This three-part Final Cut audio series is the longest project we've taken on at Web Video Universe, and the numbers show that you, the readers, are loving it. Part one explained basic audio terminology and showed how to use Final Cut filters to clean up your sound. Part two explained how to use panning to create richer audio.
Now, we'll bring the entire project into Apple Soundtrack Pro to perform final mixing and mastering. This is the last step in creating even, dynamic output. As before, we're working with Ernie Schaeffer, a fifteen-year media industry veteran, and a trainer with all4DVD.com. Schaeffer teaches classes on Soundtrack Pro at all4DVD's training center in Irvine, California. Visit the site for more information.
Finalize Your Mix
After you're finished with your multi-track video in Final Cut Pro and you've performed basic sound leveling, it's time to import the audio into Soundtrack Pro to do the final audio mastering.
As mentioned in Part one, be sure to use speakers with a subwoofer while you do this. Don't rely on headphones for audio work.
In mastering, you'll run your audio through a compression plug-in and an equalization plug-in in order to ensure that you get the maximum level of sound with proper equalization. You want your audio to be as loud as possible without showing compression effects or without "breathing" (where the sound starts to pulsate).
When you compress the file, you level off the sound spikesthe high decibel areasso that you can bring the rest of the volume up.
Right-click on your audio sequence in the Final Cut browser and choose to send it to Soundtrack as a multi-track project. A dialogue box will ask you if you want to include background video, so that you can see the video while you work on the audio. This is optional, and the import will take longer if you have unrendered effects. Leave the other two check boxes checked, then save the audio to a new folder in your project folder.
The First Plug-In
Your audio will open in Soundtrack Pro. If you have a two monitor setup, you can open the mixer in one monitor and the video in the second. Go to the master fader in the mixer and right-click on the empty box just below the name, then add the Dynamics Adaptive Limiter.
This plug-in is a compression limiter and you'll use it to set a boundary for your sound. You'll see LEDs for input gain on the left side and LEDs for final output on the right. Three knobs let you change the input scale (increasing the level), gain (which increases the lower decibel levels), and output ceiling (the volume limit).
First, lower the output ceiling to -2db. This creates a maximum volume for your mix. Then, adjust the input scale to between -6db and -1db. Scroll through the loudest sections of your video and find the level that sounds the best to you. Finally, increase compression with the gain knob. This levels the highs and lows while raising the overall volume. The volume, however, won't go past the output ceiling you've already set. Keep an eye on the LEDs on the right as you do this; they'll stay closer together as you make your settings, showing that the video has less dynamic range and greater compression.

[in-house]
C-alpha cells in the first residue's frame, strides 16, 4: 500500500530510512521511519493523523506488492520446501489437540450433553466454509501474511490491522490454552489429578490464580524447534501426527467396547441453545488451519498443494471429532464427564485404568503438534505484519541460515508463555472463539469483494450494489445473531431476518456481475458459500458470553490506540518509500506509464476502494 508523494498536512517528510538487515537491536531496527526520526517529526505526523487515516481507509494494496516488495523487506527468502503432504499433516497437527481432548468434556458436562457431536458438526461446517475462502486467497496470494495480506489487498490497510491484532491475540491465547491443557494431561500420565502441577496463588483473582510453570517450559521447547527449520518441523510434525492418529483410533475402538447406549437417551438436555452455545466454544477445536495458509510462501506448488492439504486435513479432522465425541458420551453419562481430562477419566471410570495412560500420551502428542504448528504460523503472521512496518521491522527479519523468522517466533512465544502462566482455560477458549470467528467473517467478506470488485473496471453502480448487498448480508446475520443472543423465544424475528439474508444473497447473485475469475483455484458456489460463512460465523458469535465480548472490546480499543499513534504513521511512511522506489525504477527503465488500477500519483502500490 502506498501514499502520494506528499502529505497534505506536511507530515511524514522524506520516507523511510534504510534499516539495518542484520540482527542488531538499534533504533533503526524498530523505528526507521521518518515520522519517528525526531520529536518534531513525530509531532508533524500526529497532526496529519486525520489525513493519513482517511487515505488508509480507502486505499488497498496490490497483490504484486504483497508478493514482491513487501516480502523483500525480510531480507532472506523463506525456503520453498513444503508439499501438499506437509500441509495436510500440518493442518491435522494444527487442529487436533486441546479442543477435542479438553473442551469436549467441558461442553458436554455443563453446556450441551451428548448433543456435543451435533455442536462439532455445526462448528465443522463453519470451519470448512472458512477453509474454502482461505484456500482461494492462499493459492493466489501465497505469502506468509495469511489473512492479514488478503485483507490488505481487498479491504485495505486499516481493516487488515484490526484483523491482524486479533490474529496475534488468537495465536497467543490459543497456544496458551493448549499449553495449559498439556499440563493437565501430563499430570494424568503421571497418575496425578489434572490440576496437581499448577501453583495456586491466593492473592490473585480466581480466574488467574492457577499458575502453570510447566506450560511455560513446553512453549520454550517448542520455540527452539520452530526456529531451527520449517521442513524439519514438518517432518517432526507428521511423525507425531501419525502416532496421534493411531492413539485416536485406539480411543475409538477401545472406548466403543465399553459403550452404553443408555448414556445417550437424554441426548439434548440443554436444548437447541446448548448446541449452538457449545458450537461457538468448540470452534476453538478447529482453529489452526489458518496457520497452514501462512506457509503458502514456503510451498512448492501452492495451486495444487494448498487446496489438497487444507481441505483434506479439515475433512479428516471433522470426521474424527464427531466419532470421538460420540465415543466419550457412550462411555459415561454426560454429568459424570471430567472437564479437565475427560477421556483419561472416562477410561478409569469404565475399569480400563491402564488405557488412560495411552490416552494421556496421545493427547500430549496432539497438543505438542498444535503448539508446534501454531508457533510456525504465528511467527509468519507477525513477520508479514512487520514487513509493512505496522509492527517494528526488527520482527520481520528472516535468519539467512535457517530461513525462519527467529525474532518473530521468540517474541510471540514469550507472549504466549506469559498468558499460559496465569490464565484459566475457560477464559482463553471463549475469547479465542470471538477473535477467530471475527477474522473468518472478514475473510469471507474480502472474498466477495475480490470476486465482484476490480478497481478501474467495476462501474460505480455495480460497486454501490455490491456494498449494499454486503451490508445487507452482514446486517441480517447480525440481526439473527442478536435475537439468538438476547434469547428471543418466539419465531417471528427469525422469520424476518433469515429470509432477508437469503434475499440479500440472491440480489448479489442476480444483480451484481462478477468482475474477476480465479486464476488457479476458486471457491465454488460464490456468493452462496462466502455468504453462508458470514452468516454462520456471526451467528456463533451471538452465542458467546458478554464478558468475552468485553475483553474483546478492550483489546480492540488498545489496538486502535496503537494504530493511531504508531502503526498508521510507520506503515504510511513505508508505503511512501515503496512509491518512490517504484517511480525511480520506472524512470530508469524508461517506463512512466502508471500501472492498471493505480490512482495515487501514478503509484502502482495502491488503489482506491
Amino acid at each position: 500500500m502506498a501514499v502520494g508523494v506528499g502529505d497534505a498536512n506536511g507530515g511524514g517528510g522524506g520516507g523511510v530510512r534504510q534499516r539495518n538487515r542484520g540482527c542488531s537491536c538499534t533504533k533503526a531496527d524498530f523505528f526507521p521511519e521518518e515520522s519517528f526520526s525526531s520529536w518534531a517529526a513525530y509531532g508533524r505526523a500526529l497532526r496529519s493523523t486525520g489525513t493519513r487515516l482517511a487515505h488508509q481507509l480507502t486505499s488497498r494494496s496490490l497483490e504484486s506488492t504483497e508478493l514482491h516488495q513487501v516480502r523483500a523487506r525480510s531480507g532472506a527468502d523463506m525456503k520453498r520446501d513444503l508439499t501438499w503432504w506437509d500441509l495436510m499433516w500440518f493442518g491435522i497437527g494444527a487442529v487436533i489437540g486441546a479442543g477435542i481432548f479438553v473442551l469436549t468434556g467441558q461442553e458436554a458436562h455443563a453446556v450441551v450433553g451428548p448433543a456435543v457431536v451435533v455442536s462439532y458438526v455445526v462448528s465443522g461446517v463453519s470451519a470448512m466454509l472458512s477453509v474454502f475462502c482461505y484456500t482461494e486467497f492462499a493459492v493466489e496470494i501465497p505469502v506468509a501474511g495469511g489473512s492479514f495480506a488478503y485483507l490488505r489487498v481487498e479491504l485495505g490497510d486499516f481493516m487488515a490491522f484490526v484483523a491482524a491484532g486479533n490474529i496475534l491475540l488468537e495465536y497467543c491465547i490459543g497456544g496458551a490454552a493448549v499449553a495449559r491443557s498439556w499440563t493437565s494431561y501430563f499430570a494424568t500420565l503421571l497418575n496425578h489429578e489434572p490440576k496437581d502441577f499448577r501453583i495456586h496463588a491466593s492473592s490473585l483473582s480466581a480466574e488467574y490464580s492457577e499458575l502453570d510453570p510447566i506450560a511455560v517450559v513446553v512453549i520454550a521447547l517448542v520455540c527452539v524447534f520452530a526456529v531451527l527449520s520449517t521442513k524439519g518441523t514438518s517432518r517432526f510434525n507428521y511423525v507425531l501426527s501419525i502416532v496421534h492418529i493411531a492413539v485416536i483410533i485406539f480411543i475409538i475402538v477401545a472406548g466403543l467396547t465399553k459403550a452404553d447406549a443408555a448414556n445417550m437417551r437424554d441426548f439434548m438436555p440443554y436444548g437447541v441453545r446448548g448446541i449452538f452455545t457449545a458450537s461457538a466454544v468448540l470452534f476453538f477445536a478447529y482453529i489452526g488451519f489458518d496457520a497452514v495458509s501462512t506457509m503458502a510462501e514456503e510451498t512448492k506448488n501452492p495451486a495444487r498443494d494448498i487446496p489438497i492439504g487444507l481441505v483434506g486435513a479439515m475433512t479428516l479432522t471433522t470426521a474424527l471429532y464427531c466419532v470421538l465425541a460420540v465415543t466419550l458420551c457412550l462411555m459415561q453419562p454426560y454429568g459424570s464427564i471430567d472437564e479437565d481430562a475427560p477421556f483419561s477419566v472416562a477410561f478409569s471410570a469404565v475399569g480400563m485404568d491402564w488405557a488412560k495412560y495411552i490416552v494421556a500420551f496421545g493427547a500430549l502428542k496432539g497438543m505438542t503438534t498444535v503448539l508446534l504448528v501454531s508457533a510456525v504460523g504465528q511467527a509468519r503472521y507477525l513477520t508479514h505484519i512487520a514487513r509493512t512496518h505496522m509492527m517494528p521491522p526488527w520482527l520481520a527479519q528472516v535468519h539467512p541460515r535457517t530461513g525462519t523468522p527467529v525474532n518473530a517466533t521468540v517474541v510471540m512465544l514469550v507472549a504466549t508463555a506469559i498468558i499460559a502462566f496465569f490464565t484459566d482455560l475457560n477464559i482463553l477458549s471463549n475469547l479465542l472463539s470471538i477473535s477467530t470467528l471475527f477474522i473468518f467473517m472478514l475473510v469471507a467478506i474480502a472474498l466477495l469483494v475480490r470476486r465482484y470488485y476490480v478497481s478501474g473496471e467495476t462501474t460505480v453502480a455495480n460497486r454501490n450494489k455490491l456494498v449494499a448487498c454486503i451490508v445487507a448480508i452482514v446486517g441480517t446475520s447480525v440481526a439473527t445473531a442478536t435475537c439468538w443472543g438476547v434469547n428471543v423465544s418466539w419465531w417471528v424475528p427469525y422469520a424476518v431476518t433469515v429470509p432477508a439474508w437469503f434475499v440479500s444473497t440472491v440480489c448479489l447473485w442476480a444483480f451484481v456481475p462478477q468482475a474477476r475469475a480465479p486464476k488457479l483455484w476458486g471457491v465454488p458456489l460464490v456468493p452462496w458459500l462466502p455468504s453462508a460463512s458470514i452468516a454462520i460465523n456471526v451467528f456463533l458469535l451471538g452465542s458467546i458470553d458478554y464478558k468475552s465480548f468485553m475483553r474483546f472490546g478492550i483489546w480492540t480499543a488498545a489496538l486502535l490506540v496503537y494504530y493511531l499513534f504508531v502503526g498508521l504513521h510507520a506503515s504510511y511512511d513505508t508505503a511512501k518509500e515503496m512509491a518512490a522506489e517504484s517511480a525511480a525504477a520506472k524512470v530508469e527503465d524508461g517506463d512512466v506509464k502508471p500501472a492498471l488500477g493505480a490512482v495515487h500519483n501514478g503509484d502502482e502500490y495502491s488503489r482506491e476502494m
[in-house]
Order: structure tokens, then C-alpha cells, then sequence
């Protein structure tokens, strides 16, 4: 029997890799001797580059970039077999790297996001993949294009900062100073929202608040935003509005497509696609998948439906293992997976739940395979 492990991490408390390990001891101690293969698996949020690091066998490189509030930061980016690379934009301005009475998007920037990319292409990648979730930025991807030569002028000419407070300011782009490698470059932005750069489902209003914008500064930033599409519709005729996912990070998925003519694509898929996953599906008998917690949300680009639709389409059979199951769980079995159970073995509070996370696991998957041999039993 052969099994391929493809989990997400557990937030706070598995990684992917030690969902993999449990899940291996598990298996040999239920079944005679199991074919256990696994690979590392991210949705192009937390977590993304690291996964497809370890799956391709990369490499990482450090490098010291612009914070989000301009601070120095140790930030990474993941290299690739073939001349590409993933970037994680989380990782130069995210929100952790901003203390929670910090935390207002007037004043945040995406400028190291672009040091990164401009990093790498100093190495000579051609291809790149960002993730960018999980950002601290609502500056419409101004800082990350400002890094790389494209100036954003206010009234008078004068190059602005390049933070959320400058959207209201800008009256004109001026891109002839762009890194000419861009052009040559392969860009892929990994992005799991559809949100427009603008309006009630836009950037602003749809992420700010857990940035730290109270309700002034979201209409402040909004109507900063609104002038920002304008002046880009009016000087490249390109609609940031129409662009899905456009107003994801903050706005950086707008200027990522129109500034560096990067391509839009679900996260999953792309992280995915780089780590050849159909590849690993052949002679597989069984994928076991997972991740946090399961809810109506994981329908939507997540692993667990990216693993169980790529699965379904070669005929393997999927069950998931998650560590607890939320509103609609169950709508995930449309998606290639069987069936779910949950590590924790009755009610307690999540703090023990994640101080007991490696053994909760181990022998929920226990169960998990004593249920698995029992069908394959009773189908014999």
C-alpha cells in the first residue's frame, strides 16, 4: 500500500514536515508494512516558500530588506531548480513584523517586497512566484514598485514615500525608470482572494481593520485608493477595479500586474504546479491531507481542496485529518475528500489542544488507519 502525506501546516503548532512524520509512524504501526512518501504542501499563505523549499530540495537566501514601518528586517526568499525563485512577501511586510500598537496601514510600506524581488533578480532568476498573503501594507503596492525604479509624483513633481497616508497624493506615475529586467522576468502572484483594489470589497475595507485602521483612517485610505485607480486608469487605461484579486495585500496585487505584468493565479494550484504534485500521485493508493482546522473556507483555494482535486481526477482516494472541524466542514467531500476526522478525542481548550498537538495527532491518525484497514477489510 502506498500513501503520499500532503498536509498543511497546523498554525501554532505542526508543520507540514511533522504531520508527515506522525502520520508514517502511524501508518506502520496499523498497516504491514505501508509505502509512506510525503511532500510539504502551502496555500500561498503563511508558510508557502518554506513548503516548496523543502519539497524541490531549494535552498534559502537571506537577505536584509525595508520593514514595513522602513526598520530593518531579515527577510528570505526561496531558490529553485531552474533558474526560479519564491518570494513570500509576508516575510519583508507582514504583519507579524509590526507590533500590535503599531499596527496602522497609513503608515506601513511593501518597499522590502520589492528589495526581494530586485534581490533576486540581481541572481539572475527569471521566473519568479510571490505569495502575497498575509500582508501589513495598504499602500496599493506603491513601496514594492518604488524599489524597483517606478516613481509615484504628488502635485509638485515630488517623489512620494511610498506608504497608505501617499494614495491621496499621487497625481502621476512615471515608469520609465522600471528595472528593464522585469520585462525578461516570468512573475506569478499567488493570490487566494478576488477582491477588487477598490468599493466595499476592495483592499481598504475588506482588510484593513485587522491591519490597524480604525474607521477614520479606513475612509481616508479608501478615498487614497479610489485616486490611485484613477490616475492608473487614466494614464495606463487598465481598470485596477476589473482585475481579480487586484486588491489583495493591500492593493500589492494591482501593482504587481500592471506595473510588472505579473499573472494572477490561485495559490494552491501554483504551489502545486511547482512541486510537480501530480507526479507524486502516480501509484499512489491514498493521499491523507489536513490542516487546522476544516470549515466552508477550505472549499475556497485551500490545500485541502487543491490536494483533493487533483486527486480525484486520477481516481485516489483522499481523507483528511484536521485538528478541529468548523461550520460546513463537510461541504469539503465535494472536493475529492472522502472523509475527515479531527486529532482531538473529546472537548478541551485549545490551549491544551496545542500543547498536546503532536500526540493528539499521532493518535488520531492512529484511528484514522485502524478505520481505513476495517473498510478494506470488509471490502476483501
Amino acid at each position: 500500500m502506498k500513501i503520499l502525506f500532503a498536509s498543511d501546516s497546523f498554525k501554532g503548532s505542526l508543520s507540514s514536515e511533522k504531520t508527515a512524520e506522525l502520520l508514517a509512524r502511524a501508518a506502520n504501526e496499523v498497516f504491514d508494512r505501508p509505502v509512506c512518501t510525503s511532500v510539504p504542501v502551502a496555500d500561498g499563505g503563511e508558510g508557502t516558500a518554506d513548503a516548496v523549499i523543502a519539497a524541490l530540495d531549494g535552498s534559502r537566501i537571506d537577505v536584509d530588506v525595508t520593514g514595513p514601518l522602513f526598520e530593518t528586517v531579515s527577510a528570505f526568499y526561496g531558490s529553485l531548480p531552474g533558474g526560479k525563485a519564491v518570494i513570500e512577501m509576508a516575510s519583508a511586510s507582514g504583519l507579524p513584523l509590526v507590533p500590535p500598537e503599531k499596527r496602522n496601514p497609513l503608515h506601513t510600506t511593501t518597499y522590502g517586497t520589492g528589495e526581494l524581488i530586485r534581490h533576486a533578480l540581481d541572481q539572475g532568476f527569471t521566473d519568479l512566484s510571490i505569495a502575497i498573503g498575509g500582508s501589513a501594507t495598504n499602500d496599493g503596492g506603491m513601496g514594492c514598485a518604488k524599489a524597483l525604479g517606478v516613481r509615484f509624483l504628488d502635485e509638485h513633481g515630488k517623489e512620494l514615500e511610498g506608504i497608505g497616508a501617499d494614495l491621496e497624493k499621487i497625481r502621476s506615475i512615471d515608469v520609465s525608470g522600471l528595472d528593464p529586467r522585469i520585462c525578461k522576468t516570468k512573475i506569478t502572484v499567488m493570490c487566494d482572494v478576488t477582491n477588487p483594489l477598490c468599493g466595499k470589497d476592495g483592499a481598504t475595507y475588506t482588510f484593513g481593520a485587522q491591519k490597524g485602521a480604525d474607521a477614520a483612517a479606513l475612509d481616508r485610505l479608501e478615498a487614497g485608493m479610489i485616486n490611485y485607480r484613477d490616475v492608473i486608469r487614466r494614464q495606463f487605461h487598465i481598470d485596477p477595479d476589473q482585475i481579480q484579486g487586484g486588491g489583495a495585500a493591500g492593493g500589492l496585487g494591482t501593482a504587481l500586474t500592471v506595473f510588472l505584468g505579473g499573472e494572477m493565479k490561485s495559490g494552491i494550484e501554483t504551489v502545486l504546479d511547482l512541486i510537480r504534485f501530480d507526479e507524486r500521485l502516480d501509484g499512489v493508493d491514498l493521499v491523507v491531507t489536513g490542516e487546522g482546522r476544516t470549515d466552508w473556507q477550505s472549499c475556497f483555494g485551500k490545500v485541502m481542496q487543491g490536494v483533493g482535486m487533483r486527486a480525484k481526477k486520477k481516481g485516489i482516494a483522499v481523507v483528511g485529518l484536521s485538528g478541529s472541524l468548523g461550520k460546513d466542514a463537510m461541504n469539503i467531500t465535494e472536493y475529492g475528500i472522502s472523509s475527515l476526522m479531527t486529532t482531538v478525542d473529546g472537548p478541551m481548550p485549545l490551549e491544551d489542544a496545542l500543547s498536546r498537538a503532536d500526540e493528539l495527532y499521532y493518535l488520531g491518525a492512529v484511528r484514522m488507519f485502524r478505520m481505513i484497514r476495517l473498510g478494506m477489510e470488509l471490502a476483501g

The effects you're adding should be subtle, so don't feel you need to adjust much. You're not recreating the whole mix; you've already done most of the work in Final Cut Pro.
The Second Plug-In
Again right-click on the master fader and bring up the Match Equalizer plug-in. This can be used with one mix, as we'll do here, or it can be used to copy the equalizer settings from one file for use in a second.
Open it and you'll see a line cutting across a spectrum on the screen. Click and drag the middle of the line up or down to adjust the settings visually. Bring up the area between 500 Hz and 1 kHz to give a boost to vocals. You can also brighten your mix by adding additional high frequencies (5 kHz to 20 kHz) and lower the low frequencies (50 Hz to 200 Hz) if it sounds too muddy.
When you're satisfied, select File/Export and save your mix with a new name. Make sure the bit rate is 16bit and the sample rate is 48. After you export the file, a pull-down menu will let you send your mix back to Final Cut Pro. You'll see your new mix in the Final Cut browser with the name you just saved it under. It will occupy the first two channels, and the channels that were there previously will be moved down and turned off. That older information is still there, so if you've made a mistake and don't like the results, you can always go back.
Double-check your results in Final Cut Pro and make any final volume adjustments, if necessary.
This concludes our three-part Final Cut audio series. Check back later this week when we start a new series on Final Cut color correction.
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